Racial profiling is indeed often directed towards indigenous people. It is mainly influenced by stereotypes that are distinctly negative against these communities. For example, in Ontario, it was discovered that racial profiling and discrimination is widespread among indigenous people. In fact, in some communities, it is normalized. It is characterized by denial of services or low quality services are provided to them, unfair targeting, harassment and humiliation. In some areas, indigenous communities are treated like “second class citizens” yet they’re in their own homes. Their race and ancestry exposes them to being singled out as risky to others. They are scrutinized, watched and followed as a result of this.
They experience racial discrimination in education, business, healthcare, social services, child welfare, government and housing. Racial profiling is also prevalent against them in policing. Indigenous people in Ontario were reported to have been experiencing daily racism, harassment, inequitable treatment and hate. In the criminal justice system, racism is also very prevalent. For example, accused people of indigenous nature often languish in the jails before they are released or provided with appropriate accommodation. They often struggle to come up with bail plans as they are placed far away from their families, thus lacking social support.
Jeffrey Guzman: How do individual rights conflict with indigenous rights?
In addition to what you’ve said above, it is important to note that international law covers the topic of indigenous rights. In fact, referring to indigenous people as “peoples” has been a great source of debate in international law. Disagreements have been based on whether collective rights are entailed of “peoples”. It has been generally viewed that “peoples” such as indigenous peoples have individual rights, political and civil rights and collective rights. Governments have for long been opposing the use of this term with regard to indigenous peoples as it tends to conflict with the rights of individuals.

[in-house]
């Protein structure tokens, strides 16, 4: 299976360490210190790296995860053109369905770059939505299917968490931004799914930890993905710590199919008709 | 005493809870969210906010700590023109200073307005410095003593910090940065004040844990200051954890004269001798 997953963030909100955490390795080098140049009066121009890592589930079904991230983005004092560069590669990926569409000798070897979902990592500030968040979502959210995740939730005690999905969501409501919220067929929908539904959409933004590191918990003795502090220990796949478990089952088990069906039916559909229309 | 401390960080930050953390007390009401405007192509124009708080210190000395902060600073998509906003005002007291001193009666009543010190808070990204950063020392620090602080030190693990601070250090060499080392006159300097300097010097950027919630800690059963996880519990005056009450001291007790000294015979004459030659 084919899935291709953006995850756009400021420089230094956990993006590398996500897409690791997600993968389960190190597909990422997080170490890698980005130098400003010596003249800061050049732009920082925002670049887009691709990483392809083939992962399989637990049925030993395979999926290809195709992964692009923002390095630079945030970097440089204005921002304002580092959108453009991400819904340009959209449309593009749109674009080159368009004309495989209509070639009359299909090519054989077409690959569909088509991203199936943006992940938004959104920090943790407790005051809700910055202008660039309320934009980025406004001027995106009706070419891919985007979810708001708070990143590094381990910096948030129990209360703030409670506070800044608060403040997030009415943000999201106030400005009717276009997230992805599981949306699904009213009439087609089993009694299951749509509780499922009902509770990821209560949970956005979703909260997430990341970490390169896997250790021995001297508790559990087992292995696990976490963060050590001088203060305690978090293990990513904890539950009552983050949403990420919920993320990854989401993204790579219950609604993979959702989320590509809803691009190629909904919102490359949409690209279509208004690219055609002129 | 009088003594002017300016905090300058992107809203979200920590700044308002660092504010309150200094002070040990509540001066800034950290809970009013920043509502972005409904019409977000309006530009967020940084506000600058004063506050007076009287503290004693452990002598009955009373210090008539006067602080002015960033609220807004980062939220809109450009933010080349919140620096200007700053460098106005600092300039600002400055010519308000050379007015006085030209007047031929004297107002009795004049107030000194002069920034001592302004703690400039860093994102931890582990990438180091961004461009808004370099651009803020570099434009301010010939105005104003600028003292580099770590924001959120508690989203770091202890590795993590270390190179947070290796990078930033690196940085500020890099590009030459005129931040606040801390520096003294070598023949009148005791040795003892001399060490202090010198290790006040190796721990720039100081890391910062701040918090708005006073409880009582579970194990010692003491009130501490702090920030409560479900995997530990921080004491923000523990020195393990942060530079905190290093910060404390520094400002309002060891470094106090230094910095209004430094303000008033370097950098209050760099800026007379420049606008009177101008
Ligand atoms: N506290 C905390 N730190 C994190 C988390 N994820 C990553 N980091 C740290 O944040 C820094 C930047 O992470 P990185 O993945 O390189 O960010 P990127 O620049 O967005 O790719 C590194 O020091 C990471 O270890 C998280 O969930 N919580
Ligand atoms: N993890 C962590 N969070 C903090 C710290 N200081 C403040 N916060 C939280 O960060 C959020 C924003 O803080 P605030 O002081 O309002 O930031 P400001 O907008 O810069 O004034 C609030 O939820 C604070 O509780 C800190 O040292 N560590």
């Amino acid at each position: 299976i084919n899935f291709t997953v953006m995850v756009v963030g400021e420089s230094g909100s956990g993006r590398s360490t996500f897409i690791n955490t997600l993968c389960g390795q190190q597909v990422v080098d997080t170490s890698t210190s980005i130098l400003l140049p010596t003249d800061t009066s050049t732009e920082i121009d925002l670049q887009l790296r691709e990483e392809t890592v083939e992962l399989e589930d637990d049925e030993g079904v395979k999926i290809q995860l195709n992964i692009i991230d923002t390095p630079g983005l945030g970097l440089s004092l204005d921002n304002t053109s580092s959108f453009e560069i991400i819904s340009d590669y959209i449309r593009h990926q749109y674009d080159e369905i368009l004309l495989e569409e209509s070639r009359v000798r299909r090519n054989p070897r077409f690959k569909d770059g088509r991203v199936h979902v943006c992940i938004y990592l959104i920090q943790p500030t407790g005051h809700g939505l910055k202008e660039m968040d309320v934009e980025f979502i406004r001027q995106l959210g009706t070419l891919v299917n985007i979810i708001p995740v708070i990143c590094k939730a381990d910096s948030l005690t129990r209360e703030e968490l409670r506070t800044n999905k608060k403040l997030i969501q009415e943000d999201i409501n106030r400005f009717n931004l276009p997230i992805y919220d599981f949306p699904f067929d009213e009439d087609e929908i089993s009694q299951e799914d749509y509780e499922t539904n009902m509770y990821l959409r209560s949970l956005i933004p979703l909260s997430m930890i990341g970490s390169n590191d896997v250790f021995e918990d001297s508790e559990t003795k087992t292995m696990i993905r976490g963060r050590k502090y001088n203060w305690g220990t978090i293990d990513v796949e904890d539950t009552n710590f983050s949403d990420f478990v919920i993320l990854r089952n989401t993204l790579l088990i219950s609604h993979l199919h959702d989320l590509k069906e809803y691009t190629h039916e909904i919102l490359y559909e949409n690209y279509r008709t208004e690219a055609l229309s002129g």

To demystify this, the UN Working Group has expanded the definition of indigenous peoples by including the aspect of self-identification. In other words, every individual identifying him/herself as part of a community of indigenous peoples is considered an indigenous person with their own individual rights. This makes it easier for individual rights to be applied on each person and indigenous rights on the population, reducing the conflict between these two rights. Convention 107 emphasized on individual rights by treating indigenous peoples as individual persons. This has been beneficial as people are able to exercise their individual rights such as pursuing social, cultural and economic development and political status. It has also helped to preserve the community’s traditions and culture through maintaining indigenous rights.